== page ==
Older Sonos devices won’t get new features, but there’s no forced brick coming.

Perhaps the more controversial part of the announcement earlier this week is the fact that systems running both “legacy” and more current products would be stuck without new features, even if some of the newer devices would have otherwise received an update. Essentially, having a legacy component in your Sonos system meant that all those devices would be stuck with that legacy experience. However, Sonos said that they were looking into a way to “split” a system so that modern products would keep getting updates while legacy ones would continue to work as they currently do. Spence reconfirmed those plans today, as well, and said the company was finalizing the details and would share more “in the coming weeks.”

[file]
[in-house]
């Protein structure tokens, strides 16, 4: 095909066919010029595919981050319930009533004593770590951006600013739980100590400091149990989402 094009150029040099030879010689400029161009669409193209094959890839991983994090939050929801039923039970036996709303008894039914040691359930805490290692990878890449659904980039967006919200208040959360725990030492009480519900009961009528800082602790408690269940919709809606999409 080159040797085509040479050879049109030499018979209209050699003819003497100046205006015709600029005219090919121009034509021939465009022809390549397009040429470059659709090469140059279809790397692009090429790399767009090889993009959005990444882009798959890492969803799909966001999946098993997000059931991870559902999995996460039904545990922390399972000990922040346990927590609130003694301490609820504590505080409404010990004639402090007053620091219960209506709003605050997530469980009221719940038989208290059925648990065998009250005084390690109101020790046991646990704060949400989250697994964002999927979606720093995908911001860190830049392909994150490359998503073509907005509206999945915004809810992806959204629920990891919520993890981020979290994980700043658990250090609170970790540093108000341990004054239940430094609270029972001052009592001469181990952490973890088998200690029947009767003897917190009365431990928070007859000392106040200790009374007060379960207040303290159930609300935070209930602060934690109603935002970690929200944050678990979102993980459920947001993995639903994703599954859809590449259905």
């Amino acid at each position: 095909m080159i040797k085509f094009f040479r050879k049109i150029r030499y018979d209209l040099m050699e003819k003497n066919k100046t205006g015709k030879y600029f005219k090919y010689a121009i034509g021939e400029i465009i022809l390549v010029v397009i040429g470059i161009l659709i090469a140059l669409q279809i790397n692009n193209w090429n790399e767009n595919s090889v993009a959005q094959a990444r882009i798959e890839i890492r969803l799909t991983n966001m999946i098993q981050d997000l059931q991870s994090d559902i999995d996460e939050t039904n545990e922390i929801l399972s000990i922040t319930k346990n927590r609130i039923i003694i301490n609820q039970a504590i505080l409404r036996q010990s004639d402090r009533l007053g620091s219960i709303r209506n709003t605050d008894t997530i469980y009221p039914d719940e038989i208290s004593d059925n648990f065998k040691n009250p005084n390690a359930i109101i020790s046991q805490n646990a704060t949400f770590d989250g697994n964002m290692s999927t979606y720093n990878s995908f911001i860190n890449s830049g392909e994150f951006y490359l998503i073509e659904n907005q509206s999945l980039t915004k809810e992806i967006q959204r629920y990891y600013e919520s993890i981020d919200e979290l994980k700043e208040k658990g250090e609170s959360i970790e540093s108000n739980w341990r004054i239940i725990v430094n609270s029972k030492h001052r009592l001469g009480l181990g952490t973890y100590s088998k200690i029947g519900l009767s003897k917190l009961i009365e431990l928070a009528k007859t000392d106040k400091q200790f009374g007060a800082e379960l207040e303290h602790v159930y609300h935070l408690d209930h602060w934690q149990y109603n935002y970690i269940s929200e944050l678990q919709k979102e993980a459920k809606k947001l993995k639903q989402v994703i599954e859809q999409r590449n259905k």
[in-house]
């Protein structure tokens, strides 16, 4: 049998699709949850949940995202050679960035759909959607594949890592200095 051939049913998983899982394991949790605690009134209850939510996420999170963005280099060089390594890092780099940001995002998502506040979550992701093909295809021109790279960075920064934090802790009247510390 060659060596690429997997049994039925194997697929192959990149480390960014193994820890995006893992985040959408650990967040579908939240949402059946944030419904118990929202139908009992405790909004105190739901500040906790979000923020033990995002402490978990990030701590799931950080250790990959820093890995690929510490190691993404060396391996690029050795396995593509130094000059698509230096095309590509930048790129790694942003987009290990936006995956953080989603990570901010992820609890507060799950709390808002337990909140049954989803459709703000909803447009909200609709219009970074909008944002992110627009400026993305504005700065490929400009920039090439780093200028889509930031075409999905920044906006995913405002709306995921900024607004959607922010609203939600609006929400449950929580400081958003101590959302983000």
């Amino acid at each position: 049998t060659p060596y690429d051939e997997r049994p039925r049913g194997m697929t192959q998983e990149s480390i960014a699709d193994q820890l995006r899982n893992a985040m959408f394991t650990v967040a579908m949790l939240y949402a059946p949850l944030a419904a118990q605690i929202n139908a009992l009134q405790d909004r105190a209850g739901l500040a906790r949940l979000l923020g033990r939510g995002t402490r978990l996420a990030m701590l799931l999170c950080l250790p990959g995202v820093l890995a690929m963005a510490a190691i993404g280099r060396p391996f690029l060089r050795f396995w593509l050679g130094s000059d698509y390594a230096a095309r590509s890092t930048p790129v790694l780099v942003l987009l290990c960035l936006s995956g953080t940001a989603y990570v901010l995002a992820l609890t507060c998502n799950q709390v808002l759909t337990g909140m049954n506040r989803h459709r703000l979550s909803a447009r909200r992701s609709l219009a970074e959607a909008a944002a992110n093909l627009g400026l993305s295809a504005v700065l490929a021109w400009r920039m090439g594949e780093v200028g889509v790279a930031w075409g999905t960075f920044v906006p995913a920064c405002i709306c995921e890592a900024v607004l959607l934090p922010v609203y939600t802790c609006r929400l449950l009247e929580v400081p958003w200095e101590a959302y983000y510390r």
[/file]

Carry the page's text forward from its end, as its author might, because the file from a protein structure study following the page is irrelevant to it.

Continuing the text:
To be clear, Sonos isn’t changing course on its plan here. Instead, Spence is trying to communicate a bit better what exactly is happening come May. There’s no info here that Sonos didn’t already release, but the public response to Sonos’ plan was such that it seemed necessary to address it. While we certainly can understand how people who spend hundreds or thousands of dollars on older Sonos gear over the years are disappointed by this week’s development, it’s good news that the products will still work as they do now and that there will be a way to keep newer products up-to-date as well.